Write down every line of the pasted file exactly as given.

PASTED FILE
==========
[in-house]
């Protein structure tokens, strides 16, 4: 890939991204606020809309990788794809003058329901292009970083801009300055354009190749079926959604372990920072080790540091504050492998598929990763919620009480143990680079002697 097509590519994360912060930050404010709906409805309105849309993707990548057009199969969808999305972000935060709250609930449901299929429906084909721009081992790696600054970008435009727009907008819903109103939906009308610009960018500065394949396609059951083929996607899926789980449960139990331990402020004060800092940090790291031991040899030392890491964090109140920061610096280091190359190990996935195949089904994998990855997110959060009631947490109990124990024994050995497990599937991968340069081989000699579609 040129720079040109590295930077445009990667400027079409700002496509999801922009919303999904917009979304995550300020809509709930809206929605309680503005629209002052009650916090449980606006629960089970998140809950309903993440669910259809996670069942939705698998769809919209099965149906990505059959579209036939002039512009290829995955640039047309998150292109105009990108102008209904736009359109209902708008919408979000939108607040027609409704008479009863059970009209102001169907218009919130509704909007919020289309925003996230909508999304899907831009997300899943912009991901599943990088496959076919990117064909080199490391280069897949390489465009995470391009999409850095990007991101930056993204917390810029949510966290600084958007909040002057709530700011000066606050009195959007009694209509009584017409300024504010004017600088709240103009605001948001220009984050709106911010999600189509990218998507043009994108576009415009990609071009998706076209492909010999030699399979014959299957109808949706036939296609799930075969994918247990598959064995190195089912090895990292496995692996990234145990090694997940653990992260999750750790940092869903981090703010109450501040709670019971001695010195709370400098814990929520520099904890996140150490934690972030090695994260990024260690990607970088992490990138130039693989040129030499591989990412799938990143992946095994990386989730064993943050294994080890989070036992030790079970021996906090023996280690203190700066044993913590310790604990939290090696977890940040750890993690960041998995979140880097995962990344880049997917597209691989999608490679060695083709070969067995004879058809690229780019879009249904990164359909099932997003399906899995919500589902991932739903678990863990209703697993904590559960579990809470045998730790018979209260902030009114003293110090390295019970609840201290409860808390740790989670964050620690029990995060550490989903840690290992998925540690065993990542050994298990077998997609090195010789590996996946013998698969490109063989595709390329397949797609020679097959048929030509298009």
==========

[in-house]
């Protein structure tokens, strides 16, 4: 890939991204606020809309990788794809003058329901292009970083801009300055354009190749079926959604372990920072080790540091504050492998598929990763919620009480143990680079002697 097509590519994360912060930050404010709906409805309105849309993707990548057009199969969808999305972000935060709250609930449901299929429906084909721009081992790696600054970008435009727009907008819903109103939906009308610009960018500065394949396609059951083929996607899926789980449960139990331990402020004060800092940090790291031991040899030392890491964090109140920061610096280091190359190990996935195949089904994998990855997110959060009631947490109990124990024994050995497990599937991968340069081989000699579609 040129720079040109590295930077445009990667400027079409700002496509999801922009919303999904917009979304995550300020809509709930809206929605309680503005629209002052009650916090449980606006629960089970998140809950309903993440669910259809996670069942939705698998769809919209099965149906990505059959579209036939002039512009290829995955640039047309998150292109105009990108102008209904736009359109209902708008919408979000939108607040027609409704008479009863059970009209102001169907218009919130509704909007919020289309925003996230909508999304899907831009997300899943912009991901599943990088496959076919990117064909080199490391280069897949390489465009995470391009999409850095990007991101930056993204917390810029949510966290600084958007909040002057709530700011000066606050009195959007009694209509009584017409300024504010004017600088709240103009605001948001220009984050709106911010999600189509990218998507043009994108576009415009990609071009998706076209492909010999030699399979014959299957109808949706036939296609799930075969994918247990598959064995190195089912090895990292496995692996990234145990090694997940653990992260999750750790940092869903981090703010109450501040709670019971001695010195709370400098814990929520520099904890996140150490934690972030090695994260990024260690990607970088992490990138130039693989040129030499591989990412799938990143992946095994990386989730064993943050294994080890989070036992030790079970021996906090023996280690203190700066044993913590310790604990939290090696977890940040750890993690960041998995979140880097995962990344880049997917597209691989999608490679060695083709070969067995004879058809690229780019879009249904990164359909099932997003399906899995919500589902991932739903678990863990209703697993904590559960579990809470045998730790018979209260902030009114003293110090390295019970609840201290409860808390740790989670964050620690029990995060550490989903840690290992998925540690065993990542050994298990077998997609090195010789590996996946013998698969490109063989595709390329397949797609020679097959048929030509298009």